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  • Weary Sons of Conrad: White Fiction against the Grain of Africa’s Dark Heart
  • Robert E. Livingston
Weary Sons of Conrad: White Fiction against the Grain of Africa’s Dark Heart By Brenda Cooper New York: Peter Lang, 2002. 355 pp. USBN 0-8204-5682-9 paper.

The "weary sons" of Brenda Cooper's title are while males writing in the aftermath of European colonialism. What makes them weary (or wary, as Cooper puns) is their awareness of the pitfalls of Africanist discourse and the imperialist legacy, and their struggles to undo or escape from that historical burden—that is, to write self-consciously about Africa. This is then a particular subset of postmodernism, and the texts Cooper works with are, like their Conradian precursor, tense with spatial and temporal complications, by turns satirical, ironic, parodic, and despairing. In working through what is less a tradition than a common problematic, a struggle with and against a repressive archive, Cooper brings a skeptical yet generous eye to bear. She challenges the dual temptations of hasty dismissal and convenient amnesia, making her book an important contribution to the project of Peter Lang's series on "Travel Writing across the Disciplines."

The writers Cooper takes up range from prominent figures like John Irving, Paul Theroux, and T. C. Boyle to lesser-known authors like Alan Hollinghurst and Adam Thorpe; her strategy is to set their fictions against the powerful tropes of Africanist discourse, including treatments of history, exploration, nature, primatology (Tarzan and Jane Goodall) and sexuality, both to make visible the heritage they are contesting and to measure the success of their inventions. Cooper's method is close reading. She pays scrupulous attention to character, setting, and tone, while also showing a keen ear for intertextual echoes and allusions. Since the texts she treats are often massive and convoluted, her focus on detail sometimes bogs the reader down and hides the thread of a larger argument. More seriously, it risks losing the tonal complexity of an extended narrative, as attention to one incident or passage isolates it from ironic juxtaposition or unraveling. Several of Cooper's texts defy summary (that is: their effects depend on a continual tension between manner and matter), and while she works hard to address this difficulty, it occasionally makes for awkward reading.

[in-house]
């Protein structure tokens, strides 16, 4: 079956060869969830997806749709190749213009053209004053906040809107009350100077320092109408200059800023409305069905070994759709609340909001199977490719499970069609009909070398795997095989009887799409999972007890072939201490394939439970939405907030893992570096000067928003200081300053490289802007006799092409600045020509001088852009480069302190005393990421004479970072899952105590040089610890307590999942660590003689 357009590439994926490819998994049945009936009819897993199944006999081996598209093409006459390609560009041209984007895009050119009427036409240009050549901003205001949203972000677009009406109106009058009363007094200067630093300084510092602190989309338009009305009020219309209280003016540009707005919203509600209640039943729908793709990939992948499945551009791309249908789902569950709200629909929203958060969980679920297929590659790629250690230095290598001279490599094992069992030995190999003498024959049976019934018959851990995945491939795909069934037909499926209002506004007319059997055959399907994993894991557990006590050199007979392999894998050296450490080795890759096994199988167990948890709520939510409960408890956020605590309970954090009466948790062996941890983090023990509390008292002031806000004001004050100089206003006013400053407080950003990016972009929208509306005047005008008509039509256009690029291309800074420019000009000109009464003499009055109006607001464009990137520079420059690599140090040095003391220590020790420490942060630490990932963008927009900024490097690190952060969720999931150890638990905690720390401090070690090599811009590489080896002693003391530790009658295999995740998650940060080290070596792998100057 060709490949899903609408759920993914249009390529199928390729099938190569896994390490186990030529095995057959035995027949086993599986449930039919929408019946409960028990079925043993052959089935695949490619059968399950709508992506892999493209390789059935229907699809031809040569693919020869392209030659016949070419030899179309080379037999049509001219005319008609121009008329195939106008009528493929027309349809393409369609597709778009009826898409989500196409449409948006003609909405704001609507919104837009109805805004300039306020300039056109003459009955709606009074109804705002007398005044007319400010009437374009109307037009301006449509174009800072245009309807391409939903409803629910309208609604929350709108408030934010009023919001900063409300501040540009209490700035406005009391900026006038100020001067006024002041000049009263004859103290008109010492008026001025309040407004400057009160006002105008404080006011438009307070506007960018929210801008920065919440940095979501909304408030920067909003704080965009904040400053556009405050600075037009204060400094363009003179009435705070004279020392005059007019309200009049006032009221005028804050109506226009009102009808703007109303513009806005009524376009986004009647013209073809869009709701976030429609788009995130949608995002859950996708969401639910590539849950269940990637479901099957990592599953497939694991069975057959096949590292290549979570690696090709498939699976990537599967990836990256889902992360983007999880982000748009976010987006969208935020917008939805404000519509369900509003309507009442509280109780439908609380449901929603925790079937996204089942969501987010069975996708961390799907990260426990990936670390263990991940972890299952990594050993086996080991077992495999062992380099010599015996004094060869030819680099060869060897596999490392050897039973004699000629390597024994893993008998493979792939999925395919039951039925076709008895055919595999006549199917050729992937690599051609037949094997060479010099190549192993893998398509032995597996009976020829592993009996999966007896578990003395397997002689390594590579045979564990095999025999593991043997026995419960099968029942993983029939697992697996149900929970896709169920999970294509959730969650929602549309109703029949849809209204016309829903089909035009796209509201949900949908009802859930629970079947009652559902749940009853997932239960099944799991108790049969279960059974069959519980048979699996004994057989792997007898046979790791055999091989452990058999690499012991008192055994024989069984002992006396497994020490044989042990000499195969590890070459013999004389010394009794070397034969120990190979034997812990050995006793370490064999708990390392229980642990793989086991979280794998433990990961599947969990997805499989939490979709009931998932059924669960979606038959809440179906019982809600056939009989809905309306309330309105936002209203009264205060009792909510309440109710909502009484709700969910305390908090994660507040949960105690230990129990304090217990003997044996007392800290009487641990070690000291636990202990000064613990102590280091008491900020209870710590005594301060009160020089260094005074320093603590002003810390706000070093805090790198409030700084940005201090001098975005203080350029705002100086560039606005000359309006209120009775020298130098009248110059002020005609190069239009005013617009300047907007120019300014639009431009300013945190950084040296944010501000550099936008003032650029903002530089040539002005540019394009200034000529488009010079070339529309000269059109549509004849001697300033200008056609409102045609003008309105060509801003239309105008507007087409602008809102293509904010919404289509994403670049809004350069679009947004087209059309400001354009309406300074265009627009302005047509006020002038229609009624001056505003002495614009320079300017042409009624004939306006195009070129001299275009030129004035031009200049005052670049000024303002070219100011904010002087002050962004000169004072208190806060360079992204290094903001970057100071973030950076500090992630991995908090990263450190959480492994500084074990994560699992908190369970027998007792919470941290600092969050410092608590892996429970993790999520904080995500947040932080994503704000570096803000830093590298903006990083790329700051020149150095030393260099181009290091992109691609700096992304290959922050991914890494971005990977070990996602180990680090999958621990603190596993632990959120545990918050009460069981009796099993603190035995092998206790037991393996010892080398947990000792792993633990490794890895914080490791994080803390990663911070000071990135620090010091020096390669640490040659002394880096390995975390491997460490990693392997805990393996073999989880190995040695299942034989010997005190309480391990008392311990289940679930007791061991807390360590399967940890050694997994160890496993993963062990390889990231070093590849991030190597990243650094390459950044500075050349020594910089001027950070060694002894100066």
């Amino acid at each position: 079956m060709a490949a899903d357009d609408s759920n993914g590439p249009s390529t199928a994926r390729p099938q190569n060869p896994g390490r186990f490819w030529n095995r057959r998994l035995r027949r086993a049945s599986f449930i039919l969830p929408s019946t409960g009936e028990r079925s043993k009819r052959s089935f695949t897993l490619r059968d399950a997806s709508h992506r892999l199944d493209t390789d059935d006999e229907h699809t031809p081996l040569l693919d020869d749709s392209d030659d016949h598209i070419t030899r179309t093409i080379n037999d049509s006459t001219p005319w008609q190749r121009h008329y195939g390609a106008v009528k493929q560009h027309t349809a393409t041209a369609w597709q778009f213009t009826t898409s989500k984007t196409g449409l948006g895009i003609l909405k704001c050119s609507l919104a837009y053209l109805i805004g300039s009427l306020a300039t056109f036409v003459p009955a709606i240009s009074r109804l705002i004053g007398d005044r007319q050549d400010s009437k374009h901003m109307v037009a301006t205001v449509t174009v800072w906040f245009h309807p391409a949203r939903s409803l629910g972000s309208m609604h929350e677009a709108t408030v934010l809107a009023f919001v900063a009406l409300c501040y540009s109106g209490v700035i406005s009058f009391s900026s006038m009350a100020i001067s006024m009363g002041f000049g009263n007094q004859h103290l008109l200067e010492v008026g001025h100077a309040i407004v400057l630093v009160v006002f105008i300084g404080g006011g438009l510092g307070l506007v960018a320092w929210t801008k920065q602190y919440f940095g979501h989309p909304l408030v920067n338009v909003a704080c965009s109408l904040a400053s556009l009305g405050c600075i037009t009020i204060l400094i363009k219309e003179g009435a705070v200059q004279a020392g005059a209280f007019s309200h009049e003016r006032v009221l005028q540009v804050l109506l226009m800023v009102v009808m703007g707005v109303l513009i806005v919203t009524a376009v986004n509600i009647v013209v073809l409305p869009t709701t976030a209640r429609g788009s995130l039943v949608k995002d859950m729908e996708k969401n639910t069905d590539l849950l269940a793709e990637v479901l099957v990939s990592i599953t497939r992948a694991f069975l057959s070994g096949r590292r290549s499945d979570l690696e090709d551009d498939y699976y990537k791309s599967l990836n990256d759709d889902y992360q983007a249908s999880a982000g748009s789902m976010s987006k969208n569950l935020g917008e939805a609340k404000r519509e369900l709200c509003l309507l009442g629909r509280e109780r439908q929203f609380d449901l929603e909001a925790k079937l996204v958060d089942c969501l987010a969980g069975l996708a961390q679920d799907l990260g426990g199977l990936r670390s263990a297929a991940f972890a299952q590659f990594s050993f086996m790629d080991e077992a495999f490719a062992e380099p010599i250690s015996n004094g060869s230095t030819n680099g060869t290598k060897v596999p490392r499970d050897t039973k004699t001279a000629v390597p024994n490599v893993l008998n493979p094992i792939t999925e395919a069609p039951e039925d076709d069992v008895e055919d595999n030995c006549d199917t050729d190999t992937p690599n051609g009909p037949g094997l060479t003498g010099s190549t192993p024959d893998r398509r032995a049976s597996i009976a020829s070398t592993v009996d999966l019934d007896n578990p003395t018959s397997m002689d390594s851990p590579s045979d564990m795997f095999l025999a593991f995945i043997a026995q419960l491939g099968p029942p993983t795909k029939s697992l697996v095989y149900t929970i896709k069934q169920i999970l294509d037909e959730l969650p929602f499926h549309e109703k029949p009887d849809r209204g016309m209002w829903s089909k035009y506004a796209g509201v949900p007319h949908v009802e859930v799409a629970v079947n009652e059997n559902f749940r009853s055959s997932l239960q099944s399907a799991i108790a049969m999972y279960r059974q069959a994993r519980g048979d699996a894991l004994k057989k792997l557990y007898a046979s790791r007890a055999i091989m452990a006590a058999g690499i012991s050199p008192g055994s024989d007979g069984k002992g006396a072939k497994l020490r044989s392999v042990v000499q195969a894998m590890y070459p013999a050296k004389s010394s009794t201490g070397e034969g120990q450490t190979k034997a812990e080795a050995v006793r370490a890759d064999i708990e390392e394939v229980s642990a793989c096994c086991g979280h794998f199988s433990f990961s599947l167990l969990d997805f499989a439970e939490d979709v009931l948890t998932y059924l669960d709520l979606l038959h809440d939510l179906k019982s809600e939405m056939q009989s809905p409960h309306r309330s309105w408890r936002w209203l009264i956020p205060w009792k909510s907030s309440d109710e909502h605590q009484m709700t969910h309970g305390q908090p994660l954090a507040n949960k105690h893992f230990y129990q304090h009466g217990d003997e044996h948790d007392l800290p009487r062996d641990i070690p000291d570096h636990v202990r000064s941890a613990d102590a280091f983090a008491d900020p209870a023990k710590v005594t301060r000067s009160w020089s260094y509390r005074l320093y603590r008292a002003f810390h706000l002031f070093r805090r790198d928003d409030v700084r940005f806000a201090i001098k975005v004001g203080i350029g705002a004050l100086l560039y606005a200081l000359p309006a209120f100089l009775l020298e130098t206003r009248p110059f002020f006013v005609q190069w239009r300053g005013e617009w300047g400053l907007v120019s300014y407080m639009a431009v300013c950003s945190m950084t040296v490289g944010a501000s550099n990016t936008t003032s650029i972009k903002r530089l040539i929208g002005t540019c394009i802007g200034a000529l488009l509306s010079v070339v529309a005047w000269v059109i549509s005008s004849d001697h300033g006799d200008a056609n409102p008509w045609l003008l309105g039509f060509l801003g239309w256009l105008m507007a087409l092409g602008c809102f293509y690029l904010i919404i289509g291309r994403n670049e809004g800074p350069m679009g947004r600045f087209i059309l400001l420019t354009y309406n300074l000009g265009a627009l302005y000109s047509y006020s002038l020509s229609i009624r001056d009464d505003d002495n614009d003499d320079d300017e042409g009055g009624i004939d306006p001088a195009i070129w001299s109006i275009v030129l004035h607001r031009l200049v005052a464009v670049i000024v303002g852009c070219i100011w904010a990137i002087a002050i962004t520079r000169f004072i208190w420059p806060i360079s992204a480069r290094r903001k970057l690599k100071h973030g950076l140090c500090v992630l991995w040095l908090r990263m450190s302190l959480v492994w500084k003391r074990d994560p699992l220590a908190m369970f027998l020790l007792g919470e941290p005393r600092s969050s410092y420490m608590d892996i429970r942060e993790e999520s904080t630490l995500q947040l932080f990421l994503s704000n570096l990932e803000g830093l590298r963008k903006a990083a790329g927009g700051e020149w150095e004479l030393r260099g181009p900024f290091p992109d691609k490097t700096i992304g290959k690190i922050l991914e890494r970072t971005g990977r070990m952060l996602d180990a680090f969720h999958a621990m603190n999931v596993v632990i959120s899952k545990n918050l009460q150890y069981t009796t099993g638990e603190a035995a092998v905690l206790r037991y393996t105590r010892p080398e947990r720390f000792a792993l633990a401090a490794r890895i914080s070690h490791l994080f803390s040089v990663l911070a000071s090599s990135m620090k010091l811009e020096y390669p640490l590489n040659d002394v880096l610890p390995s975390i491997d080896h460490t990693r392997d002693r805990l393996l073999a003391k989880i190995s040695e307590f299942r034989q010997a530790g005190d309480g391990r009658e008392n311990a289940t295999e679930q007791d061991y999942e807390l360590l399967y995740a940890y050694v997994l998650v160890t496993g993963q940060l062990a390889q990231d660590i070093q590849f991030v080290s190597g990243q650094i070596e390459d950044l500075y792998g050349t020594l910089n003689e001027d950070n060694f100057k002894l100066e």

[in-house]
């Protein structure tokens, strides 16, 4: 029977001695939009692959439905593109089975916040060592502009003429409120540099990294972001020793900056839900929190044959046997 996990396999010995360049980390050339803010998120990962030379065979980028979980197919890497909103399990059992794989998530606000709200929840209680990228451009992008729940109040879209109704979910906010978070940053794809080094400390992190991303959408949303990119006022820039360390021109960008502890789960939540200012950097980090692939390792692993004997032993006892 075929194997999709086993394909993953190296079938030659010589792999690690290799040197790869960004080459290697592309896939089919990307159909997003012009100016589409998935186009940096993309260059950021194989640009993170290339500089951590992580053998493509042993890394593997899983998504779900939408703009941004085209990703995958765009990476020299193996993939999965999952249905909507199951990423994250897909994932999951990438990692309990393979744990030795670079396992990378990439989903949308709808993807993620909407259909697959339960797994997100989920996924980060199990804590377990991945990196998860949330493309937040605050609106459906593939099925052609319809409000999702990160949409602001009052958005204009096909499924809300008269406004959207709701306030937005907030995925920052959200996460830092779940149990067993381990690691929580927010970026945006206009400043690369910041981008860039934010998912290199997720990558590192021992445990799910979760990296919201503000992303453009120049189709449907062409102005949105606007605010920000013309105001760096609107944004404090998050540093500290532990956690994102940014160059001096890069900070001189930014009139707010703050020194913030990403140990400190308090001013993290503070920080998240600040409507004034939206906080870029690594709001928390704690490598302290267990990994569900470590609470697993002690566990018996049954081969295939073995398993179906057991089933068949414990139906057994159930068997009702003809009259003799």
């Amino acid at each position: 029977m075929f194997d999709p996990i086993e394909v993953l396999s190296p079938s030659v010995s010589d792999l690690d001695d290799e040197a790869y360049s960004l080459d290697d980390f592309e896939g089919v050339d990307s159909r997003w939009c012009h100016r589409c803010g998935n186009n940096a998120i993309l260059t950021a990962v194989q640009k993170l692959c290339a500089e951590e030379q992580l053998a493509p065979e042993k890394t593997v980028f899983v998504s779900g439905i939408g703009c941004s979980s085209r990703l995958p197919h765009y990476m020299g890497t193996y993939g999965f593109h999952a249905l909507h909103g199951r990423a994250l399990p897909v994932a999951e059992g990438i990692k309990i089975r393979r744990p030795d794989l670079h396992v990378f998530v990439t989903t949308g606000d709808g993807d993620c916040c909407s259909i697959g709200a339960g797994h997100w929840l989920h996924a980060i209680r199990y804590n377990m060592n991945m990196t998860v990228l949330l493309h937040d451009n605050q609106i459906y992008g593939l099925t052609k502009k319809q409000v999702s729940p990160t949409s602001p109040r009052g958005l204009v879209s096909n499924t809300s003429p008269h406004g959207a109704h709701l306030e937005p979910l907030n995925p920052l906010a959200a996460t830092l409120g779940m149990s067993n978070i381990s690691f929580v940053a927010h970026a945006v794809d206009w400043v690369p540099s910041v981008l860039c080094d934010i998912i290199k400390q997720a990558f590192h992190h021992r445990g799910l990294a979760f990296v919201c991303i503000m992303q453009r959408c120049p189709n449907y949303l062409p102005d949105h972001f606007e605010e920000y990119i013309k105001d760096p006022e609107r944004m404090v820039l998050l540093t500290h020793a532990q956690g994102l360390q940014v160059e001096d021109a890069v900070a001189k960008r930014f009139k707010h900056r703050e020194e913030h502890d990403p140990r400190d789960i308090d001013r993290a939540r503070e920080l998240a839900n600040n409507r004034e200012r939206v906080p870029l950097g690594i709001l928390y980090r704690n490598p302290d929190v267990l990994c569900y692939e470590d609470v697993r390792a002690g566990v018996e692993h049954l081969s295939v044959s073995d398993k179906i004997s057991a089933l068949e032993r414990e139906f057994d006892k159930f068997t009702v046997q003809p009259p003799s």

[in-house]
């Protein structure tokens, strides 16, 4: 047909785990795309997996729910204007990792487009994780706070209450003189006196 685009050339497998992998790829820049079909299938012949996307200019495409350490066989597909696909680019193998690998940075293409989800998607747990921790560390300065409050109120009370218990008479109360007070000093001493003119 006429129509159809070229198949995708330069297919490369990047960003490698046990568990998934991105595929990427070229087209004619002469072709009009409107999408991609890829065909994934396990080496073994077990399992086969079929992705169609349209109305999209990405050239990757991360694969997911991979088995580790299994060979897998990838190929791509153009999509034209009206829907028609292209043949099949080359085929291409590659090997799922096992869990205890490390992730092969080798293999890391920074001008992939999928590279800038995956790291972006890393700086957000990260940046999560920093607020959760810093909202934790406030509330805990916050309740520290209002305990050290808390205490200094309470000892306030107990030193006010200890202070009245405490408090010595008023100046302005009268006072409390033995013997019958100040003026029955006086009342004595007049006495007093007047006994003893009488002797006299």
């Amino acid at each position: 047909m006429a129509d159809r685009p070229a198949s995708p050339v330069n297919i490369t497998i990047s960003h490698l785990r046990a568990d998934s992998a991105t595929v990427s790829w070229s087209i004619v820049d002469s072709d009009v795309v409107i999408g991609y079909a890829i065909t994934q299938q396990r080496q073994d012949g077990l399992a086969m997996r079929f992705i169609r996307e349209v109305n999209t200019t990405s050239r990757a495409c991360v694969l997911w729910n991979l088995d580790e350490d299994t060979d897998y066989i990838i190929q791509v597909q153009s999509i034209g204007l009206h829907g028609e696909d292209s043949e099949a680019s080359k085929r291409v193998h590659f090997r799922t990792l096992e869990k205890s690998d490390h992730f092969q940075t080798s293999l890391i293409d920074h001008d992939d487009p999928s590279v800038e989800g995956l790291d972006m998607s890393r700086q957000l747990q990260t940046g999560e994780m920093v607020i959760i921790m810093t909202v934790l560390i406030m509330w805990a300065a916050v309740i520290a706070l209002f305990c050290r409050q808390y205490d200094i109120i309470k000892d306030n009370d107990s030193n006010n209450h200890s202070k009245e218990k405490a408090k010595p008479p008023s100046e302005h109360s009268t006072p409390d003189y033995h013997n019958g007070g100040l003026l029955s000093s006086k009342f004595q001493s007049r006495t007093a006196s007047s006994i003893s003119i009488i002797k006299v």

At its best, Cooper's book sheds welcome light on an important fictional "contact zone," as Mary Louise Pratt calls it. It also inevitably raises questions about how Cooper delimits her topic: why single out white male writers for special treatment? The argument would have greater clarity had Cooper set her authors off against some others: women, for instance (Barbara Kingsolver's Poisonwood Bible springs to mind, or some of Alice Walker's African fictions). Some consideration of popular or journalistic versions of Africa—even for Conrad, "heart of darkness" was already something of a popular cliché—would have raised questions about the distinctiveness of self-consciously "literary" treatments. Although Cooper regularly refers to the "dangers" and "risks" of certain representations, she rarely spells out the dangers evoked or acknowledges that risk may be a necessary component of imaginative treatment, and [End Page 134] thus well worth running. Nevertheless, this ambitious and intelligent book should inspire further study of a set of provocative contemporary fictions.

Robert E. Livingston
The Ohio State University


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